The Nicholas’s singing the Angelus ad virginem, but
The Miller is not in the tale, but is as vivid a creation of Chaucer as characters that are. The Knight presents us with an ideal to which he probably aspires; the Miller presents us with the real everyday world. While the Knight stresses the nature of romantic love, the Miller considers love in sexual terms. Neither view alone is wholly true. Each is a corrective to the other: love embraces both of these elements. This paper will describe The Miller’s characteristics, his humor, his education level, and his habits.
Like the Wife of Bath, the Miller is a character of commanding physical presence: he is a massive man who excels in such displays of strength as wrestling matches, and breaking doors “at a renning with his heed”. He is a bearded, strong, working man. By stressing the Miller’s physical attributes, Chaucer suggests to the reader the idea of a down-to-earth man who takes pleasure in satisfying basic appetites. Though the Miller is a man of down-to-earth outlook and physical pleasure, he is a very intelligent man. His narrative style, if less complex and conventionally sophisticated than the Knight’s, is superb in its realism, economy and control, especially of the humorous elements.
The Miller is an educated man, and able to describe the paraphernalia of Nicholas’s astrological activities. This rather unexpected subtlety is indicated in the final lines of the description in the General Prologue. These are introduced by “And yet…” showing Chaucer’s awareness of our possible surprise here. Though acquainted with the usual tricks of his trade, the Miller has “a thombe of gold”, and is an able bagpipe-player, whose piping accompanies the pilgrims’ departure from London. An interest in music appears at many points in his tale, where music seems to have sexual representations, as in the comparison between the young men’s instruments, in Nicholas’s singing the Angelus ad virginem, but chiefly in the coincidence of his and Alison’s love-making with the singing by the “freres” of the divine office.
The Miller appears to be a lover of drink, paying tribute to the “ale of Southwerk”. He is so drunk he can barely sit on his horse, though he may be exaggerating the effect of the drink for comic reasons. The drunkenness may also account for his rude intervention ahead of the Monk, and also may excuse the tale he tells; on the other hand, he tells his tale remarkably fluently. Either he is less drunk than he would have us believe, or his tongue is less affected than his sense of balance.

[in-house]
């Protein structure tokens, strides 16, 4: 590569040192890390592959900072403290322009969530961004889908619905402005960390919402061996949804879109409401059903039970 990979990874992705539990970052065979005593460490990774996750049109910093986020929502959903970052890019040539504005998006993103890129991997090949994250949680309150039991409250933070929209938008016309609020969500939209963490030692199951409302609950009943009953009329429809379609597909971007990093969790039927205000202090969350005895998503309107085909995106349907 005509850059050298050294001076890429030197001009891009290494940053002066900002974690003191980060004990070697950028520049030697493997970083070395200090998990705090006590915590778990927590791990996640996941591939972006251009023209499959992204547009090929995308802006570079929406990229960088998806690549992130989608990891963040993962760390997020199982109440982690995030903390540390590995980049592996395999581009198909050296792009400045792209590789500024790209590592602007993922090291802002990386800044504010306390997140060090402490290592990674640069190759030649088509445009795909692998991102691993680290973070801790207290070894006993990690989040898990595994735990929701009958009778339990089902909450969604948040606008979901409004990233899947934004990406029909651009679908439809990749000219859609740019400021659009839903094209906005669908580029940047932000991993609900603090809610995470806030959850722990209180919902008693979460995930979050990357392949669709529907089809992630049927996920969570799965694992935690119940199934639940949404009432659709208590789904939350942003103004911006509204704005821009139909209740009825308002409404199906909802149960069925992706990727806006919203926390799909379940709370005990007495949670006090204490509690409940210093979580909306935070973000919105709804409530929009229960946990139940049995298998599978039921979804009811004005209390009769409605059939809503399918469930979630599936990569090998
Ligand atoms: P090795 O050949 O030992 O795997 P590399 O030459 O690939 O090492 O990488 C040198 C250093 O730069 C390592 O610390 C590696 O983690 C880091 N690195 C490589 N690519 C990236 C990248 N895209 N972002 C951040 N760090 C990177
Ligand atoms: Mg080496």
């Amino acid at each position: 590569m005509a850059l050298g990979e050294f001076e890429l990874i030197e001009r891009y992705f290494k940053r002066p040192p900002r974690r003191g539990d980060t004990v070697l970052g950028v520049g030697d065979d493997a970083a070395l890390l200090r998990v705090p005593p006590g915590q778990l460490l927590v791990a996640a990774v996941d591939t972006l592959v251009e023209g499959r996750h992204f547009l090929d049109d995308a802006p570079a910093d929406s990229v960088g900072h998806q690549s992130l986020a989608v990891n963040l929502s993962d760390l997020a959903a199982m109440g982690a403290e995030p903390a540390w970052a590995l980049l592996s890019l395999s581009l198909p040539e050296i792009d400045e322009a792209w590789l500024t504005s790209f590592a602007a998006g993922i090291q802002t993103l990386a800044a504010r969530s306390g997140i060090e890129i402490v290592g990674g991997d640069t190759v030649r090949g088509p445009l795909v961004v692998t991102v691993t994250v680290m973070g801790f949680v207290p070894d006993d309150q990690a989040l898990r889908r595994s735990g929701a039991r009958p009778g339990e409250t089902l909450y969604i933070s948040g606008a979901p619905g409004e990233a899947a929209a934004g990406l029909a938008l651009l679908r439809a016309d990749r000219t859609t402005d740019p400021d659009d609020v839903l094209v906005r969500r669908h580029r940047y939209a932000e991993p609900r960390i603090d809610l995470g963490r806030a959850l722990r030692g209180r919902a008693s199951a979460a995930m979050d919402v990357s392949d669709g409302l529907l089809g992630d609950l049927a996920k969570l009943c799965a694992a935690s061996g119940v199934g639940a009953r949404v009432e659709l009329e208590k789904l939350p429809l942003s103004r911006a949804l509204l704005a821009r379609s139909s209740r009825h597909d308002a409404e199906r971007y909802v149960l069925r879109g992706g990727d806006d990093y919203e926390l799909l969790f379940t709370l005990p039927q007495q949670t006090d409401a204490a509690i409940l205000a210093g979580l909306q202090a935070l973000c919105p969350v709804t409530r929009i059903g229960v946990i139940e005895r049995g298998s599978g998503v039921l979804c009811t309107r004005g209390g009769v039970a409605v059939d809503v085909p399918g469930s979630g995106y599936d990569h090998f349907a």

The Miller is as headstrong metaphorically as he is literally: he was never one to doff his hat. “Arms and blood and bones,” he swore, “I know a yarn that will even up the score, a noble one, and I’ll pay off the Knight’s tale.” He is forceful in argument, appearing here to get the better of the Knight. He is capable of irony, as when he pretends to placate “leve brother Osewold”, urging him not to mistrust his wife, as virtuous women greatly outnumbers bad ones. Unlike the foolish carpenter of his tale, he will not enquire too deeply into his wife’s fidelity.
In telling his tale, the Miller makes us laugh variously at John, at Absolom, and at Nicholas, but also makes comments about different kinds of folly. He clearly takes sides, to gain his audience’s sympathy for Alison and her lover, and against John and Absolom. In this, the reader is likely to prefer to side with Alison to her jealous, self-righteous husband, and the foolishness of the would-be-lover, Absolom. The humor gets dirty when he finagles Absolom to kiss Alison’s butt. It then reaches a climax when Absolom tries to get even. Absolom gets farted on as he brands Nicholas. The audience could be pictured rolling and laughing. If this wasn’t enough, the last laugh was on the carpenter, who was expecting a flood.
Chaucer’s dismissal of the Miller, in apologizing for his lewdness, is ironic, as is that we should know how he is. Chaucer has taken pains to ensure that we “know well” that the Miller is a more complex and sympathetic character than Chaucer here misleadingly suggests. In all, the Miller brings a sense of down-home comedy to the stories. His is one that the reader can relate to, and it brings the best of fiction and nonfiction. I believe that the Miller, being so drunk, could not have dreamt up such a story unless he had experienced such an infidelity. The Miller was not well liked, but the other members enjoyed his story. They seemed to tolerate him because of his usefulness.